Winner of the 2022 ASA AAA Asian America Book Award, sponsored by the American Sociological Association - Asia and Asian America Section.
Winner of the 2022 Distinguished Contribution to Scholarship Book Award, sponsored by the American Sociological Association (ASA) - Race, Gender, and Class Section.
Winner of the 2022 Susanne M. Glasscock Humanities Book Prize for Interdisciplinary Scholarship, sponsored by Melbern G. Glasscock Center for Humanities Research at Texas A&M University.
Winner of the 2023 Distinguished Scholarship Award, sponsored by the Pacific Sociological Association (PSA).
Silver Medal in the 2022 Nautilus Book Awards - Social Change & Social Justice Category.
Winner of the 2023 AAAS Best Book in Social Sciences Award, sponsored by the Association for Asian American Studies.
Honorable Mention for the 2023 Sociology of the Body and Embodiment Best Publication Award, sponsored by the American Sociological Association (ASA) - Bodies and Embodiment Section.
Winner of the 2023 Eduardo Bonilla-Silva Outstanding Book Award, sponsored by the Society for the Study of Social Problems (SSSP).
Honorable Mention in the 2022 ASA Section on Latina/o Sociology Best Book Award, sponsored by the American Sociological Association (ASA) - Section on Latino/a Sociology.
Honorable Mention in the 2022 Sociology of Emotions Outstanding Recent Contribution Award, sponsored by the American Sociology Association (ASA) - Section on Sociology of Emotions.
The industrial-port belt of Los Angeles is home to eleven of the top twenty oil refineries in California, the largest ports in the country, and those "racist monuments" we call freeways. In this uncelebrated corner of "La La Land" through which most of America's goods transit, pollution is literally killing the residents. In response, a grassroots movement for environmental justice has grown, predominated by Asian and undocumented Latin@ immigrant women who are transforming our political landscape—yet we know very little about these change makers. In Refusing Death, Nadia Y. Kim tells their stories, finding that the women are influential because of their ability to remap politics, community, and citizenship in the face of the country's nativist racism and system of class injustice, defined not just by disproportionate environmental pollution but also by neglected schools, surveillance and deportation, and political marginalization. The women are highly conscious of how these harms are an assault on their bodies and emotions, and of their resulting reliance on a state they prefer to avoid and ignore. In spite of such challenges and contradictions, however, they have developed creative, unconventional, and loving ways to support and protect one another. They challenge the state's betrayal, demand respect, and, ultimately, refuse death.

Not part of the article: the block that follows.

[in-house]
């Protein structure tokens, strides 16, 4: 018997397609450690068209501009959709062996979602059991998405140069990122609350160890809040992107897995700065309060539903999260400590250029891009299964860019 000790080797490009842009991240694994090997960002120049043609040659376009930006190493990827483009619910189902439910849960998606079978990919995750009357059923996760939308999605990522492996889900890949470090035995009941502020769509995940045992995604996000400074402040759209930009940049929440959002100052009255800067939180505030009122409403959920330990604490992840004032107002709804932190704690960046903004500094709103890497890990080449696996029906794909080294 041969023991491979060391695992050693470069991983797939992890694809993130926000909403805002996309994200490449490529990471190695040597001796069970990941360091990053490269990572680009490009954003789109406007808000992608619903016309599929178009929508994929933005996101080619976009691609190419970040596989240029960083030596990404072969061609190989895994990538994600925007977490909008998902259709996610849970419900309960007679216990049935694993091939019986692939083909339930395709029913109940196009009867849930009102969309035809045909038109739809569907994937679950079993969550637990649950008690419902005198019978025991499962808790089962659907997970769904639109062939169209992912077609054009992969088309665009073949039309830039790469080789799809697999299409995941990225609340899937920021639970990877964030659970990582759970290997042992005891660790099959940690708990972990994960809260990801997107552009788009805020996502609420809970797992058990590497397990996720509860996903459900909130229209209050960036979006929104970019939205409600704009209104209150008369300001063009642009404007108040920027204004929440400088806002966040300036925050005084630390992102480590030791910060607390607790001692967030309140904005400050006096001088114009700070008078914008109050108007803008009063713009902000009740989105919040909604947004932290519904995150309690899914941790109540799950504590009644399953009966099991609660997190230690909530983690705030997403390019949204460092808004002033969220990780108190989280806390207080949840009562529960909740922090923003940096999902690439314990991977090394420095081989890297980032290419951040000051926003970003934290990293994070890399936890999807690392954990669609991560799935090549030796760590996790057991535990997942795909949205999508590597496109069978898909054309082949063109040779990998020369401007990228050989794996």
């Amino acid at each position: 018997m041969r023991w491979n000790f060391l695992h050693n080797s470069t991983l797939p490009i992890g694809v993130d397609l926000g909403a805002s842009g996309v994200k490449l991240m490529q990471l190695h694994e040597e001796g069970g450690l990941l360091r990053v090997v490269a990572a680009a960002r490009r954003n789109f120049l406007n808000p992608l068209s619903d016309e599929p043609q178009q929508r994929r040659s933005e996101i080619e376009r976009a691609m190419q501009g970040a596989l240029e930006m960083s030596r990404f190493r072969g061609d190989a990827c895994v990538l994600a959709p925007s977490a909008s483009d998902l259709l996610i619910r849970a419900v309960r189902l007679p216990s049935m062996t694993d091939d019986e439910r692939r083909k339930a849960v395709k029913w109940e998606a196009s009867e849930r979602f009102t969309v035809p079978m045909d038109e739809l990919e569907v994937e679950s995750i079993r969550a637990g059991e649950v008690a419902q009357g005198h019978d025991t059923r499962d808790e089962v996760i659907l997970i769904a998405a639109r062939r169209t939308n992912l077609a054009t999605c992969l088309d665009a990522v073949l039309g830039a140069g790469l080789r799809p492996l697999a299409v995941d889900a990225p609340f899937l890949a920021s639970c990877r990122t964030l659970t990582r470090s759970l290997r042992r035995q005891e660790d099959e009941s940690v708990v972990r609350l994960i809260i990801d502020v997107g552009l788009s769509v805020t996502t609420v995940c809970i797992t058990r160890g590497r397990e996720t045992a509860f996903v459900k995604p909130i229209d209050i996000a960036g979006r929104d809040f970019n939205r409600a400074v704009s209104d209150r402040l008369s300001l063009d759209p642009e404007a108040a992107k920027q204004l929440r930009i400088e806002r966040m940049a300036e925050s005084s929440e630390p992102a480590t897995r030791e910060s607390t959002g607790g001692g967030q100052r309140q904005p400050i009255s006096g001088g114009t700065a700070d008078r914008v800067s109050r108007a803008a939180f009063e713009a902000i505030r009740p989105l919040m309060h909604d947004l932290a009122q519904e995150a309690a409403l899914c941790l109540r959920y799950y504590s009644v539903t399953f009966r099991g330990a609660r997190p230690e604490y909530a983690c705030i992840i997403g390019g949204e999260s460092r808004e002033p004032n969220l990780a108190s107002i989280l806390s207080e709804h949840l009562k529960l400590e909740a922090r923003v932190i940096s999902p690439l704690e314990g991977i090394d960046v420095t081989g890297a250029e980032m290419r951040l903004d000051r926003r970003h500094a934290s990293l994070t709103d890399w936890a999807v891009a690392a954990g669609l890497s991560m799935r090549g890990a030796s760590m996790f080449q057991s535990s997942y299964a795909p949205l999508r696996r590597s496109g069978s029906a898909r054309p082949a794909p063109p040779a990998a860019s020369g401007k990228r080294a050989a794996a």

About the author
Nadia Y. Kim is Professor of Sociology at Loyola Marymount University. She is the author of the award-winning book Imperial Citizens (Stanford, 2008).
"Immigrant environmental justice movements are at the leading edge of social change in global cities, and yet they are frequently overlooked. Nadia Kim delivers a major intervention for reassessing the impacts of these movements, extending our vision with a keen ethnographic eye, a compelling narrative, and robust theoretical analyses."
—David Naguib Pello, author of What is Critical Environmental Justice?
"An urgent, much-needed account of the activism of Filipin@ and Latin@ immigrant activists in Los Angeles. Spotlighting gendered resistance and community citizenmaking, Kim effectively recasts environmental justice to mean commitment to care for both physical and emotional lives."
—Yen Lê Espiritu, University of California, San Diego
"An innovative and close-up look at the ways in which Latin@ and Filipin@ activists mobilize bodies, emotions, and gendered caregiving in their struggle for environmental justice."
—Pierrette Hondagneu-Sotelo, University of Southern California
"The author poignantly conveys how aware these women are that pollution in their community is assaulting their bodies and emotions and leading to death. One of the book's major strengths is the respectful and culturally sensitive manner in which Kim employs mixed methods and intersectional approaches to detail how the women-led act of embodied citizenship—emotional support of one's neighbors against the assault of 'bioneglect'—constitutes a key resistance strategy....Highly recommended."
—I. Coronado, CHOICE
"I found the focus on embodiment and the expansion of Foucauldian thought to bioneglect to be the most compelling parts of this book. In addition, I was struck by Kim's honesty when she reported contradictions in the field."
—Sanchita Dasgupta, Sociology of Race and Ethnicity
"Kim's book is an essential read and eminently teachable. It will be a new classic in environmental justice, grounded in the original home discipline of the field and drawing from key works of sociologists like Robert Bullard, Beverly Wright, and David Pellow."
—Julie Sze, American Journal of Sociology